The violence began when a mainly Christian militia group identified as anti-balaka militants” beheaded a Muslim youth leading to reprisals from Muslims.
“Two young Muslims leaving the city (on Thursday) were detained by anti-balakas who beheaded one and wounded another. We went to take the body back to the mosque,” said Captain Ahmat Nejad, a spokesman for the mainly Muslim Seleka faction.
“This triggered the anger of young Muslims who have carried out reprisals against Christians,” he said, speaking from the central town of Bambari, which is a Seleka stronghold.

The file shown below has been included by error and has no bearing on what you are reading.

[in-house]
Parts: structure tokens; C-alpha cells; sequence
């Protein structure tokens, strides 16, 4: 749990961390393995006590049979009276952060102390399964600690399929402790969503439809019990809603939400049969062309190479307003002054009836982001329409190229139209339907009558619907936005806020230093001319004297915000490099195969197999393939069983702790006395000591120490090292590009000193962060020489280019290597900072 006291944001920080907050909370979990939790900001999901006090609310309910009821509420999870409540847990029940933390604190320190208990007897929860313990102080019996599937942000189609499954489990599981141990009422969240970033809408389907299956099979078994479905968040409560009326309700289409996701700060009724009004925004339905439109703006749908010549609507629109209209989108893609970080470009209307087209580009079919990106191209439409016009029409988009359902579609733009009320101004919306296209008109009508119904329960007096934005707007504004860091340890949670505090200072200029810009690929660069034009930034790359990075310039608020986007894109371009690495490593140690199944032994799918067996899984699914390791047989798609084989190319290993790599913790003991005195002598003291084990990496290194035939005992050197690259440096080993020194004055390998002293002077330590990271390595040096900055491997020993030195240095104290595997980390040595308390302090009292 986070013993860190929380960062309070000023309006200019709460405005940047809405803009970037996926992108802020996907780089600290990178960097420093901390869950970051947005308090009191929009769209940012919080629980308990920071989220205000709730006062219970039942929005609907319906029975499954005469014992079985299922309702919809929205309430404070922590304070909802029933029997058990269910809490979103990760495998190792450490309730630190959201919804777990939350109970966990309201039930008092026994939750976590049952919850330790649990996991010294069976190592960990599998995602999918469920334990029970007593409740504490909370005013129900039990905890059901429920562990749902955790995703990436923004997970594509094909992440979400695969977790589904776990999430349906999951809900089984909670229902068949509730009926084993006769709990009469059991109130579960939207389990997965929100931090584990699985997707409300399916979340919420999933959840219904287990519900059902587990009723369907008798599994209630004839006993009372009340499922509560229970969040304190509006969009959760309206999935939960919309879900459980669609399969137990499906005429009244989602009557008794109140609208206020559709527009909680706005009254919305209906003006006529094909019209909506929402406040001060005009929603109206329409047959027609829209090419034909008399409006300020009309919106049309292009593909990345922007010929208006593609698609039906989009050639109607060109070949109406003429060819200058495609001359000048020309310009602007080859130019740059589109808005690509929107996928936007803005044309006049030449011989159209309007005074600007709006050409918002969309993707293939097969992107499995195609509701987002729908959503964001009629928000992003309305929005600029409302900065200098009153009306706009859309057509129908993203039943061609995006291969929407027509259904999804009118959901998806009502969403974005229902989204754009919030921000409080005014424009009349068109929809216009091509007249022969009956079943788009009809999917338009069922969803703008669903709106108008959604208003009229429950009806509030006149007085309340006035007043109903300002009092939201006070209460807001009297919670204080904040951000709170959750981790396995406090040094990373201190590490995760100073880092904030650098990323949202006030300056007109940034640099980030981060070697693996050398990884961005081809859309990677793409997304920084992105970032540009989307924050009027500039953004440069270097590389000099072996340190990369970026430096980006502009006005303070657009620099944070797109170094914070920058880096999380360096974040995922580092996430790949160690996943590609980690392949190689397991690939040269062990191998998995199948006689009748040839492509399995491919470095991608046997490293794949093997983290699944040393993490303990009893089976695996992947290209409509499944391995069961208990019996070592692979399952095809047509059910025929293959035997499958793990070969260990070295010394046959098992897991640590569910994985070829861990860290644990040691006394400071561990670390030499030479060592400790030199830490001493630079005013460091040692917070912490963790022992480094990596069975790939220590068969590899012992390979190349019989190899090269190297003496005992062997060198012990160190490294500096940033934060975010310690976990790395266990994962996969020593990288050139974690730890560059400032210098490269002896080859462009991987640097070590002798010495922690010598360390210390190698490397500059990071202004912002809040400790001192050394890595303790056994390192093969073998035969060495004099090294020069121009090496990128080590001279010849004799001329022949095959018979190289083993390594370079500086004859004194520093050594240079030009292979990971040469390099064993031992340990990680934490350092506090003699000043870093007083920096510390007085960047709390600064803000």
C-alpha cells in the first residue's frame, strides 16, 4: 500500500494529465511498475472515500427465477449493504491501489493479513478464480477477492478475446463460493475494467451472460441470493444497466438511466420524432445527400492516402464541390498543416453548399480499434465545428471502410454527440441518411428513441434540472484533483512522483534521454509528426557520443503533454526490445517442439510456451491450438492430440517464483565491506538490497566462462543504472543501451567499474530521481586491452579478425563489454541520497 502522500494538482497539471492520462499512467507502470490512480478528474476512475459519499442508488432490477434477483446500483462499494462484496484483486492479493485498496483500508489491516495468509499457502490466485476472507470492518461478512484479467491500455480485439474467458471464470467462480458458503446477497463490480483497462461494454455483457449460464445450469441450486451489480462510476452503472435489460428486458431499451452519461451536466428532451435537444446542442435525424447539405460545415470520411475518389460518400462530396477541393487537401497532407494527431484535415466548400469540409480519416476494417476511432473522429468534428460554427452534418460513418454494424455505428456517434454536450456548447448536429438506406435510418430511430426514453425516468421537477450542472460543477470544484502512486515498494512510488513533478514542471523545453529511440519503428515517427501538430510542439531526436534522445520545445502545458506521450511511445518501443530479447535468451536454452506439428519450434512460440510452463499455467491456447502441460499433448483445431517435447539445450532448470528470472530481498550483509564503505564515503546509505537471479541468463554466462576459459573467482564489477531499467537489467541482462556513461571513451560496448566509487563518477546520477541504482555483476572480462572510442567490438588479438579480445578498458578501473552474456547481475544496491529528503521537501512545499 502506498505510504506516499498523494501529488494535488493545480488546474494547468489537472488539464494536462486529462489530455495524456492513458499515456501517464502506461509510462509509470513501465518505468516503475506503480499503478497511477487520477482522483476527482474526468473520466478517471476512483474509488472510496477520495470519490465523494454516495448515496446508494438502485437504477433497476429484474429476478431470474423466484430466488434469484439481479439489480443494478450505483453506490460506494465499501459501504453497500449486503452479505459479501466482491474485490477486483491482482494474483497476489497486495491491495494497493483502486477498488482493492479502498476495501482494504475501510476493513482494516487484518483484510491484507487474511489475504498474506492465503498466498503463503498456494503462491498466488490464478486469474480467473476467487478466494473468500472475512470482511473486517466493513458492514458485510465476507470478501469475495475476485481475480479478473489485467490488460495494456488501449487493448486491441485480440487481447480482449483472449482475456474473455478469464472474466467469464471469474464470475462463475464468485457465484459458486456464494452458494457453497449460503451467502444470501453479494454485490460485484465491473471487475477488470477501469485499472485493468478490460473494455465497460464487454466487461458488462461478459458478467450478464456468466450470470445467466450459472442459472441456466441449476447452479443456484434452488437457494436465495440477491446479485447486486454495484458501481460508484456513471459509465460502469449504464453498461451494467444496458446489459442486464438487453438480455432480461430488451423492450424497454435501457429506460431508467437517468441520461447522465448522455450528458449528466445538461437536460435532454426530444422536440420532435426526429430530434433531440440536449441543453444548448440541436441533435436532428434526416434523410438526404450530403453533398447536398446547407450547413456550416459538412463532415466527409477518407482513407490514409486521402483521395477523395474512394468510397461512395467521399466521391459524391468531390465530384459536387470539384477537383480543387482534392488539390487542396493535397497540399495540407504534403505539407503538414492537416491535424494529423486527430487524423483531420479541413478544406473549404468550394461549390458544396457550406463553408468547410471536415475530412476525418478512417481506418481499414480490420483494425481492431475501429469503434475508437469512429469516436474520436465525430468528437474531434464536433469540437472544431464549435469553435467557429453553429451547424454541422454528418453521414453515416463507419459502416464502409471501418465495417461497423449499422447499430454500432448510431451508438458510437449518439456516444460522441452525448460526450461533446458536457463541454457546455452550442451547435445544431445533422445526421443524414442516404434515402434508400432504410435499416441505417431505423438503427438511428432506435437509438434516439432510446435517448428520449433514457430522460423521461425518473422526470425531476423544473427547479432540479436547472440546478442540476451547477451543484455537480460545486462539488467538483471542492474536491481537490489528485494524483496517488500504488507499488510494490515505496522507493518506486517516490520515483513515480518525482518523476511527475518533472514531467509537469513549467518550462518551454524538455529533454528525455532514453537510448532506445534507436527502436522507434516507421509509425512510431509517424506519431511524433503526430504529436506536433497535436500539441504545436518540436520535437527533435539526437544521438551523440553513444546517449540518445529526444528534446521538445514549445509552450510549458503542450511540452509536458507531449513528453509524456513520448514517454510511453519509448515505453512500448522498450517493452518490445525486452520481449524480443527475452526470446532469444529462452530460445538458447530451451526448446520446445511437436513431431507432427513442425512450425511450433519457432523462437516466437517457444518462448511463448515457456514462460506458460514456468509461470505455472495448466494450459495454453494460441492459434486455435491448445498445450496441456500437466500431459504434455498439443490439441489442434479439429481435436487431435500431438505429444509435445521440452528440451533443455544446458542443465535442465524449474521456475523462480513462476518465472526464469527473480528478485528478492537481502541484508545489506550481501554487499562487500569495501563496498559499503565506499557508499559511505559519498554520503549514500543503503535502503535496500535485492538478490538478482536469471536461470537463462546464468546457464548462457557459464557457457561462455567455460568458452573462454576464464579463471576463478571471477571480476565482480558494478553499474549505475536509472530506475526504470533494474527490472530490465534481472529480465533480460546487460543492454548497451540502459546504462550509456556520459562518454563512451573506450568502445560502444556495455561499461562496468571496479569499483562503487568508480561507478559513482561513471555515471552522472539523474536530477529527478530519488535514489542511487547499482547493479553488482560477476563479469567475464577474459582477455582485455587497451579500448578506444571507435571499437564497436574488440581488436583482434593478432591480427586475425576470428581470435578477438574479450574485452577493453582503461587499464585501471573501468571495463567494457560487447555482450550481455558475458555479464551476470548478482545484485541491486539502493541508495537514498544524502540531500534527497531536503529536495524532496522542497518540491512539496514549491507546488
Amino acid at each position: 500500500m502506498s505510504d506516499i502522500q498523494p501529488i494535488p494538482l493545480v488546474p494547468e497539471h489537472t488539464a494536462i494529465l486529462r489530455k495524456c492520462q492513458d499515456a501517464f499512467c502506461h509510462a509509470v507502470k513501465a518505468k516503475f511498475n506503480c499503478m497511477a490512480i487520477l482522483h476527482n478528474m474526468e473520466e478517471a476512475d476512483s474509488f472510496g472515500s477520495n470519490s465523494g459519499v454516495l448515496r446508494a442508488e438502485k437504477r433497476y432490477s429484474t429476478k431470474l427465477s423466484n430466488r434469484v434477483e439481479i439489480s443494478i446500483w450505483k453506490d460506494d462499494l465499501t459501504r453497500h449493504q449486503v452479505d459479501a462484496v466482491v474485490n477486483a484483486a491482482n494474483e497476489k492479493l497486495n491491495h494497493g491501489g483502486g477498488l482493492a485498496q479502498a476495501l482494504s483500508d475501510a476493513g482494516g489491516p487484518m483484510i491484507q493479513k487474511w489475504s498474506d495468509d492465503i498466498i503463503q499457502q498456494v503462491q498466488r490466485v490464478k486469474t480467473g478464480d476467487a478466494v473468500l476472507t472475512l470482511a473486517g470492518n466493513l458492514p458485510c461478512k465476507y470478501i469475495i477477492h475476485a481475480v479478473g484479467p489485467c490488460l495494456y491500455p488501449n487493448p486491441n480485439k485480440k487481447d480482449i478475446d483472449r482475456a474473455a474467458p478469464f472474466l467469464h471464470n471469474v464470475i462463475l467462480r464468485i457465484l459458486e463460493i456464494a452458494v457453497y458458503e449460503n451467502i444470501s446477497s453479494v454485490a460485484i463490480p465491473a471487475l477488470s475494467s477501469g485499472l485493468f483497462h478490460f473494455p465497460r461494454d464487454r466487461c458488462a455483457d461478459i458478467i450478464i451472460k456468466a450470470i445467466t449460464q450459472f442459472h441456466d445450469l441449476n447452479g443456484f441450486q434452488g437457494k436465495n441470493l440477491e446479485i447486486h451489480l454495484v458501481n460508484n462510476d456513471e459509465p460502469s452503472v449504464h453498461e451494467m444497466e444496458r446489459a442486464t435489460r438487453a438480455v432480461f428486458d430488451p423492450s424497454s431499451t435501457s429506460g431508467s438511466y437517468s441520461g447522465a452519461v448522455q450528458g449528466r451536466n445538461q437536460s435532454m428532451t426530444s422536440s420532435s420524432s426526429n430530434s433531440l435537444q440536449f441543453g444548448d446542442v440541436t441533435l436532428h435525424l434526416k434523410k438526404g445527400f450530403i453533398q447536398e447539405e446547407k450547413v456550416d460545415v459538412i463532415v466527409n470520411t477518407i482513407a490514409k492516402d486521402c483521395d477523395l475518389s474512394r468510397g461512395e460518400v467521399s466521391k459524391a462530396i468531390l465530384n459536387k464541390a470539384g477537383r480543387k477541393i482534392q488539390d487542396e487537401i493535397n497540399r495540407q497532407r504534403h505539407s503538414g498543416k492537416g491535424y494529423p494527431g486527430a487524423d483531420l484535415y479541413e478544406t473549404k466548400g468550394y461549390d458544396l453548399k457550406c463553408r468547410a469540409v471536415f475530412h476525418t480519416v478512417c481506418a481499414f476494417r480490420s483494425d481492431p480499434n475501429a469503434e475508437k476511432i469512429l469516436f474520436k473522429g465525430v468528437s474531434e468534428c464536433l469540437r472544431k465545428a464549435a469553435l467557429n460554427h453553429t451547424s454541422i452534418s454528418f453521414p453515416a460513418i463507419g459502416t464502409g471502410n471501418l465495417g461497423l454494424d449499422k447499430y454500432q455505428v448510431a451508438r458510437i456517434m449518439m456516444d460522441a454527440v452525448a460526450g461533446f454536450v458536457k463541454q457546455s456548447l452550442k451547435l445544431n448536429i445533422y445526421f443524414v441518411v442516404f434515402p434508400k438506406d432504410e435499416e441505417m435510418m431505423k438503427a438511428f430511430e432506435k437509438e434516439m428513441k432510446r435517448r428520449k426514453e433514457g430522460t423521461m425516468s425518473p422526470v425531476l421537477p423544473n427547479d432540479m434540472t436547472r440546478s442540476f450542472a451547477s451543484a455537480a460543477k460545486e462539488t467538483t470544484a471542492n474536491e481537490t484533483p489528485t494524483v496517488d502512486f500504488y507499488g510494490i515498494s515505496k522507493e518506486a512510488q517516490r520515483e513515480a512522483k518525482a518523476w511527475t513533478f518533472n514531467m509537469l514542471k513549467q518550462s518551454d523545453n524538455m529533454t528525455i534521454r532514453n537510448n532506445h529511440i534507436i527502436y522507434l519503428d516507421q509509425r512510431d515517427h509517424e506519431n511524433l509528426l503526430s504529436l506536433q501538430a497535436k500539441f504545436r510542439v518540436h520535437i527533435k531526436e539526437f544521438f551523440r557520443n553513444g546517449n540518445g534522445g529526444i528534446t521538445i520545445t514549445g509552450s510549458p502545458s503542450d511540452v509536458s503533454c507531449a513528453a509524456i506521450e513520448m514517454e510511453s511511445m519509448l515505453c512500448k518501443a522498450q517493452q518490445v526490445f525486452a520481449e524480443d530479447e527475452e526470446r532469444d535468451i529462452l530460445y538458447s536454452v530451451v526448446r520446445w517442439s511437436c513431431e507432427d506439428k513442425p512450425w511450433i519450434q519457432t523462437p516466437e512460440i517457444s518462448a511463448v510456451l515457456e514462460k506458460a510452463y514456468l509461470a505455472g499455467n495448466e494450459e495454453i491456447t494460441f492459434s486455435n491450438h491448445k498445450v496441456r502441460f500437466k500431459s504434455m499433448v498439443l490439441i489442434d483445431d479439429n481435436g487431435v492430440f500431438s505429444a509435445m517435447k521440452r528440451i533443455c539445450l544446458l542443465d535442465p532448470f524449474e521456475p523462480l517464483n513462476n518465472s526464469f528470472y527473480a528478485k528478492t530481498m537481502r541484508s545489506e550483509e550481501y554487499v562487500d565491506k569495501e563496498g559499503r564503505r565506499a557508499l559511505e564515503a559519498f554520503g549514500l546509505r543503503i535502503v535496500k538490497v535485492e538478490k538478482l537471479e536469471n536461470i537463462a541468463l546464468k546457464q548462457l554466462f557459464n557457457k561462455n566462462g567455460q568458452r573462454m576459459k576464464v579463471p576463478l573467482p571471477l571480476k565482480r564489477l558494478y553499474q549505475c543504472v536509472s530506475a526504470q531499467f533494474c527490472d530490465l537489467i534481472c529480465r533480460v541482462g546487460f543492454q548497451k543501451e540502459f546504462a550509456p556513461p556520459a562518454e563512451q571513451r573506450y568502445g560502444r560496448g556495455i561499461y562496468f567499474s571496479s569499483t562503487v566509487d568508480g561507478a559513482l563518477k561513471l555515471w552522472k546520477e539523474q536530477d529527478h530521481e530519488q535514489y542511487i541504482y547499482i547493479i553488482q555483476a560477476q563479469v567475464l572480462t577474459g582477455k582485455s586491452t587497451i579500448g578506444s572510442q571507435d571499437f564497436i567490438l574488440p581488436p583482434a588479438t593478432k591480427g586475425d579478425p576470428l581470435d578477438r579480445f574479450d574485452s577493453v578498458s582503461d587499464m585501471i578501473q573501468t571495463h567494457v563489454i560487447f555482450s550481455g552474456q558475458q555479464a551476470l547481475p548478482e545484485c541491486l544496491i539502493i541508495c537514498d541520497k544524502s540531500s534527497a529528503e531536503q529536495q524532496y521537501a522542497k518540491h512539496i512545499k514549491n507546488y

“We have a provisional toll of ten dead and five injured,” the official said.
Father Félicien Endjimoyo of the Diocese of Bambari said as many as 16 people were killed but it was not certain that the perpetrators of the initial attack were anti-balaka militia since the town is controlled by Muslims.
The incident underscores instability in a country divided along religious lines by violence since 2014 as Christian gangs called the anti-balaka drove Muslims from their homes in the south.
The Central African Republic descended into bloodshed after a 2013 coup against long-time leader Francois Bozize that unleashed a wave of violence in the former French colony, pitting Christian anti-balaka militias against Muslim Seleka rebels.
Driven from power in January 2014 following an international military intervention, the former Seleka rebel coalition had based its top commanders in Bambari.